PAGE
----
Generative Art with Node.js and Canvas

This post explores a small weekend project that combines Node.js and HTML5 Canvas to create high-resolution generative artwork.

In the browser, the artwork renders in real-time. Tap the canvas below to randomize the seed.

Click here to open the demo in a new tab.

In Node.js, the same rendering code uses node-canvas to output high-resolution PNGs or MP4 videos.

 Node Canvas

The node-canvas API is mostly compatible with the HTML5 Canvas, so the backend code may be familiar to some frontend developers. We have two entry points – browser and node – but both require() a module that is engine-agnostic, and simply operates on the Canvas API.

For example, to draw a red circle in Node and the browser:

module.exports = function (context) {
    // get the Node or Browser canvas
    var canvas = context.canvas;
    var width = canvas.width / 2;
    var height = canvas.height / 2;

    // draw a red circle
    var radius = 100;
    context.fillStyle = 'red';
    context.arc(width, height, radius, 0, Math.PI * 2, false);

The full rendering code can be seen here.

With Node.js, the rendering is very fast and outputs directly to your file system. Below is an example output, 2560x1440px.


Once the project is set up locally, the Node.js program is run with the desired seed number as your argument, and it outputs the resulting high-resolution PNG.

node print 123151

I also explored writing each frame as a numbered PNG, and encoding the frames as a high-resolution MP4 video.

Node.js and node-canvas really begin to shine when you are working with larger resolutions and massive datasets. For example, visualizing the color trends across thousands of frames of a movie. It is fast and scalable, and suitable for print resolution imagery. It also runs on the server!

 Initial Implementation

The rendering algorithm is a re-hash of an old approach I detailed in a blog post, Generative Impressionism. Simplex noise is used to drive the particles, which are sometimes reset to a new random position. Each particle is rendered as a small line segment in the direction of its velocity. The scale of the noise is randomized so that some lines curl tightly, while others head straight.

Here is a rendering during early development:


 Distortion Map

To make the renderings look a little more polished, I decided to use photographs as “distortion maps” to drive the algorithm. On each tick, the particles sample a black and white image, and this luminance value affects parameters such as noise scale and line thickness. Photographs of snails, flowers, architecture, and geometry seem to work the best.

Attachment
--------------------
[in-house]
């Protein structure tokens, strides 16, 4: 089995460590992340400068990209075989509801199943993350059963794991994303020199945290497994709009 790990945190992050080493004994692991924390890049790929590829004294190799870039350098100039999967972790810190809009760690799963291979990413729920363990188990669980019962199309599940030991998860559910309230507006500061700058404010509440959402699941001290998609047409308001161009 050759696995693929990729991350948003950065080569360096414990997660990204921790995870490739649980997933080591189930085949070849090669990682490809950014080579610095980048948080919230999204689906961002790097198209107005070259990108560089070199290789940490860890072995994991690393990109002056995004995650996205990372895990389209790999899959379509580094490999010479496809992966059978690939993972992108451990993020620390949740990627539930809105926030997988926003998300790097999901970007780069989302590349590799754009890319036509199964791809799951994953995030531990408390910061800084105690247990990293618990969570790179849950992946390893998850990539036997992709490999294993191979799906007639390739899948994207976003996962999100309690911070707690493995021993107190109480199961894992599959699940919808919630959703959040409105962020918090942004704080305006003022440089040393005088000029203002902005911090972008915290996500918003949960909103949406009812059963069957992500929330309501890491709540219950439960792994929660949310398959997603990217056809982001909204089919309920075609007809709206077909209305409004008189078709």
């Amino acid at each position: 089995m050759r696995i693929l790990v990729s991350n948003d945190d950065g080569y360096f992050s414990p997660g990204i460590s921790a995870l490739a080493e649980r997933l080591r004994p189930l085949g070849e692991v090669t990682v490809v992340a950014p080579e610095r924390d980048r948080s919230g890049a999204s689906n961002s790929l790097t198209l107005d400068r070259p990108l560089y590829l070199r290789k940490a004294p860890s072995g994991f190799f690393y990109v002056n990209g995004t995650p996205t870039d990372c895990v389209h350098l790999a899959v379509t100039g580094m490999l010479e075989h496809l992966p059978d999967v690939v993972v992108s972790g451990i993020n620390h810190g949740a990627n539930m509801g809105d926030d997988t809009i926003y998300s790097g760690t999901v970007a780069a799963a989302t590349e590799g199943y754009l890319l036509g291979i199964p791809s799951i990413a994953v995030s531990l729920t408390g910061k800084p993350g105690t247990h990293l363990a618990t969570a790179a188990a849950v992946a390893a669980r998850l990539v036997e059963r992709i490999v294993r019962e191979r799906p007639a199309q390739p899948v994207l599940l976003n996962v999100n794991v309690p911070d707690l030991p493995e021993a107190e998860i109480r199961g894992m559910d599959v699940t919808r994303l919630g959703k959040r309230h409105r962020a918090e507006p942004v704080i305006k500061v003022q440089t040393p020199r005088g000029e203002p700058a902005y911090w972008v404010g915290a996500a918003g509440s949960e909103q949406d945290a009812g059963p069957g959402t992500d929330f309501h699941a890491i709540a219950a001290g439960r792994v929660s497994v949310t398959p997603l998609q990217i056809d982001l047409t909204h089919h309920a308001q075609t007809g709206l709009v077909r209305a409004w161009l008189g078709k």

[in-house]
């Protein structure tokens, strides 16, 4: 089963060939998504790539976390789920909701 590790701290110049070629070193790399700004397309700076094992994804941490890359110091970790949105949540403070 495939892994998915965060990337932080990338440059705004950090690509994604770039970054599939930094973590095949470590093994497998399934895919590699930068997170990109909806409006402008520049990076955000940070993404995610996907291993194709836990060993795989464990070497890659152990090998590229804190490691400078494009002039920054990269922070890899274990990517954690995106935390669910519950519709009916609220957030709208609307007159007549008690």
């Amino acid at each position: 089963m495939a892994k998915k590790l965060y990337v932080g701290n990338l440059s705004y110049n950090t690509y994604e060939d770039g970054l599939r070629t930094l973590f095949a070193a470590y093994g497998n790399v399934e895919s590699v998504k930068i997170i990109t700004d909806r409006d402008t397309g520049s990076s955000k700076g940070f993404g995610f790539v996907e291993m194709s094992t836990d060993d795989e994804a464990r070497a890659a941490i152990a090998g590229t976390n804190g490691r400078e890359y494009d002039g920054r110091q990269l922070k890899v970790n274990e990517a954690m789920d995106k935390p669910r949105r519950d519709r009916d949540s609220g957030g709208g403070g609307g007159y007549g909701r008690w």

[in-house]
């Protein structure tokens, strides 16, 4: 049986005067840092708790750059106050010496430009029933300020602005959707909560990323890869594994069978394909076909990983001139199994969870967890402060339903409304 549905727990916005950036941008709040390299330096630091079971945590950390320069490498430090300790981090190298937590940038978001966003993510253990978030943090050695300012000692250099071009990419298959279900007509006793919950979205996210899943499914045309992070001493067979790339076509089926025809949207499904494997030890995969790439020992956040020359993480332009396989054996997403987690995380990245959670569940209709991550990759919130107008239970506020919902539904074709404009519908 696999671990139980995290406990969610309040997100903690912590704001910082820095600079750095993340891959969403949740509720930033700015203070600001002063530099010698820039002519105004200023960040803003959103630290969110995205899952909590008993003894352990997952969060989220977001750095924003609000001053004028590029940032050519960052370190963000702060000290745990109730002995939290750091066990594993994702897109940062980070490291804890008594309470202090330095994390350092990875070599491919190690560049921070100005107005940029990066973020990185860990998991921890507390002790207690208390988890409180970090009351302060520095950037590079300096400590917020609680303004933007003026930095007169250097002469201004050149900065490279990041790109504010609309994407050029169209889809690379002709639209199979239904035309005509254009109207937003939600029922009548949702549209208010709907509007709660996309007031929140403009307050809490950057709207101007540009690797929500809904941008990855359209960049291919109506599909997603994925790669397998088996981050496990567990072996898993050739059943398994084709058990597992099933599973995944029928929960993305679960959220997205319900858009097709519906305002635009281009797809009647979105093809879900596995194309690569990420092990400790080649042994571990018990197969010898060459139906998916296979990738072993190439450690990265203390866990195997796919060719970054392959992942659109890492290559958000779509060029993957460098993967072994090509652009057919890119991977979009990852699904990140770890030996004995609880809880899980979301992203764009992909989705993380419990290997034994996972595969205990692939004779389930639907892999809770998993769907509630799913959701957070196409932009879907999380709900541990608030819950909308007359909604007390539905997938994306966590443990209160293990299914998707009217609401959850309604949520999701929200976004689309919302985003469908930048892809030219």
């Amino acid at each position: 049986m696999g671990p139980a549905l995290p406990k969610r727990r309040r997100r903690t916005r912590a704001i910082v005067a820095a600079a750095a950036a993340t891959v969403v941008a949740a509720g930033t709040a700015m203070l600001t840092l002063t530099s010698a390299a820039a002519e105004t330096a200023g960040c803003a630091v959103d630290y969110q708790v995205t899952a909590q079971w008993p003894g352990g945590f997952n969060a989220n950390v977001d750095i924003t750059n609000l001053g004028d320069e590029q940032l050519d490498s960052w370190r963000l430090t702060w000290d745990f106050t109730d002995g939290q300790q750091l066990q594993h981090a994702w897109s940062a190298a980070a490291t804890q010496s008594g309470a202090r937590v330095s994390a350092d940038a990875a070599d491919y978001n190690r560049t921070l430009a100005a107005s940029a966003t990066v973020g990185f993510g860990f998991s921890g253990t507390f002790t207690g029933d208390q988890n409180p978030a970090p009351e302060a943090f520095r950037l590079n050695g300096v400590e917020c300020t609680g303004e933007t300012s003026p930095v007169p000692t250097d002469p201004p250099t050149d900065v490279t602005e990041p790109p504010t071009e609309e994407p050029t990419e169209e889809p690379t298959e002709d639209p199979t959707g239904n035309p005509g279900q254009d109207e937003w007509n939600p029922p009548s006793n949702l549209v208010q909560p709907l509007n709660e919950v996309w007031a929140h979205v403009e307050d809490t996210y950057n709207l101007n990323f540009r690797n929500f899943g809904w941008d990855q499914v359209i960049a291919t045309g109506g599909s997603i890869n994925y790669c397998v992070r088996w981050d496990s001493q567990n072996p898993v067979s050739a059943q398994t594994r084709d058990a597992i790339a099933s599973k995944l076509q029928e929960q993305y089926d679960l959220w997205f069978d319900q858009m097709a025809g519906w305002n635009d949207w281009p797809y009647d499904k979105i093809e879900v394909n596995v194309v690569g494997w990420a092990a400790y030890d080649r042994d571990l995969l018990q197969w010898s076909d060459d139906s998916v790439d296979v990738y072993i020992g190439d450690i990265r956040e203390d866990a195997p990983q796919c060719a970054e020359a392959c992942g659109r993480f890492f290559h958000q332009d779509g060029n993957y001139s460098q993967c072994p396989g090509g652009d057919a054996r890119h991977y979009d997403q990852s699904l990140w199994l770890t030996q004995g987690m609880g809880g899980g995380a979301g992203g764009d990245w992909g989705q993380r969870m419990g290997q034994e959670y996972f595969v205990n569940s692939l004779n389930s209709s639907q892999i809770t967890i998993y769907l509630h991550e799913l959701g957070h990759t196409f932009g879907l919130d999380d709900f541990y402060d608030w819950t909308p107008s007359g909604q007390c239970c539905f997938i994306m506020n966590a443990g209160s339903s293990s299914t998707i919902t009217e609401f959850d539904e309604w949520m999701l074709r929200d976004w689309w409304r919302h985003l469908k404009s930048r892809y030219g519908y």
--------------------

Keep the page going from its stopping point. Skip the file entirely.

Here is an example, using the Rose Window at Notre-Dame de Paris:


An example of an output using this distortion map:


 Color Palettes

While working on Audiograph, I decided to find popular colors in design communities rather than pick schemes by hand. I sourced the top 200 palettes from API and converted them to JSON hex strings.

The same 200 palettes were used in this experiment, and I’ll probably continue to use a similar approach in future demos.


All 200 color palettes used in the experiment.

 Color Contrast

When dealing with random colors, you may end up with text that is difficult to read – such as white text on a very bright green background. This was initially the case with the text in the upper left of the browser demo.

To solve this, I’m using a handy module by Tom MacWright, wcag-contrast. For the text in the live demo, we pick the color in the palette that leads to the most contrast.

var palette = ['#69d2e7','#a7dbd8','#e0e4cc','#f38630','#fa6900'];

var background = palette[0];
var foreground = getBestContrast(background, palette.slice(1));

function getBestContrast (background, colors) {
  var bestContrastIdx = 0;
  var bestContrast = 0;
  colors.forEach((p, i) => {
    var ratio = contrast.hex(background, p);
    if (ratio > bestContrast) {
      bestContrast = ratio;
      bestContrastIdx = i;
  return colors[bestContrastIdx];

 Matching Node.js and Browser Results

To render (nearly) identical results in both engines, I’m using a seeded pseudo-random number generator, seed-random. You may still notice some subtle differences – this may be due to the way Cairo and browsers handle line rendering, or it may be a bug in my code. Since the resemblance was close enough for this experiment, I did not pursue it further.

The random seed is an elegant idea that I first saw in FunkyVector by @raurir. FunkyVector shows a real-world usage of the same Node/Canvas bridge described in this article – it even includes a “Print” button that renders high-quality images with node-canvas.

 Future Thoughts

This was a very small project with a very rewarding output. A lot more work could go into the rendering algorithm – or it could be replaced altogether with something more sophisticated (see Inconvergent for inspiration). I could allow user-submitted distortion maps, flexible parameters and resolutions, or it could be run on a server to generate MP4s and print-quality PNGs (like FunkyVector).

The project has left me confident with JavaScript and node-canvas as a means of blending interactive and print artwork.

But, we are ultimately bound by the Canvas2D API. A more complex renderer may use OpenGL for textured strokes, shader effects, 3D elements, and much more. On a small scale, I’ve already been using devtool to mix WebGL in Node.js. But for print-resolution artworks and complex generative algorithms, a true Node and OpenGL environment, like headless-gl, might be worth exploring.

 Source Code

The full source code is listed here:


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